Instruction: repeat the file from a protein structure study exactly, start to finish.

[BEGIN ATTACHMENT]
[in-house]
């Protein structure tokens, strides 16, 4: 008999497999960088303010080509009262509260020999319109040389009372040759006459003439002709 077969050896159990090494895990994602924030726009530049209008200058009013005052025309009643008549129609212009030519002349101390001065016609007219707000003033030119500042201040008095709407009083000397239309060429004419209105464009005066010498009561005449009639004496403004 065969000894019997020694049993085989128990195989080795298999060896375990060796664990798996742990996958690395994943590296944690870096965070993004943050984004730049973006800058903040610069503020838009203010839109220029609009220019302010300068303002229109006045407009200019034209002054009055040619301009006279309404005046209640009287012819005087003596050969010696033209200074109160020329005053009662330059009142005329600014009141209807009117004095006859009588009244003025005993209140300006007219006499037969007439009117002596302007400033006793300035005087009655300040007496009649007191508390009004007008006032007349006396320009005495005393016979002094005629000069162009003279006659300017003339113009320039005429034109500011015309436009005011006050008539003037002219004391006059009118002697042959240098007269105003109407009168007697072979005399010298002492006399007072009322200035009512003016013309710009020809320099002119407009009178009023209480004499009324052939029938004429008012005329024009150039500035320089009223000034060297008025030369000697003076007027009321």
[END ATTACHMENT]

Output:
[in-house]
């Protein structure tokens, strides 16, 4: 008999497999960088303010080509009262509260020999319109040389009372040759006459003439002709 077969050896159990090494895990994602924030726009530049209008200058009013005052025309009643008549129609212009030519002349101390001065016609007219707000003033030119500042201040008095709407009083000397239309060429004419209105464009005066010498009561005449009639004496403004 065969000894019997020694049993085989128990195989080795298999060896375990060796664990798996742990996958690395994943590296944690870096965070993004943050984004730049973006800058903040610069503020838009203010839109220029609009220019302010300068303002229109006045407009200019034209002054009055040619301009006279309404005046209640009287012819005087003596050969010696033209200074109160020329005053009662330059009142005329600014009141209807009117004095006859009588009244003025005993209140300006007219006499037969007439009117002596302007400033006793300035005087009655300040007496009649007191508390009004007008006032007349006396320009005495005393016979002094005629000069162009003279006659300017003339113009320039005429034109500011015309436009005011006050008539003037002219004391006059009118002697042959240098007269105003109407009168007697072979005399010298002492006399007072009322200035009512003016013309710009020809320099002119407009009178009023209480004499009324052939029938004429008012005329024009150039500035320089009223000034060297008025030369000697003076007027009321």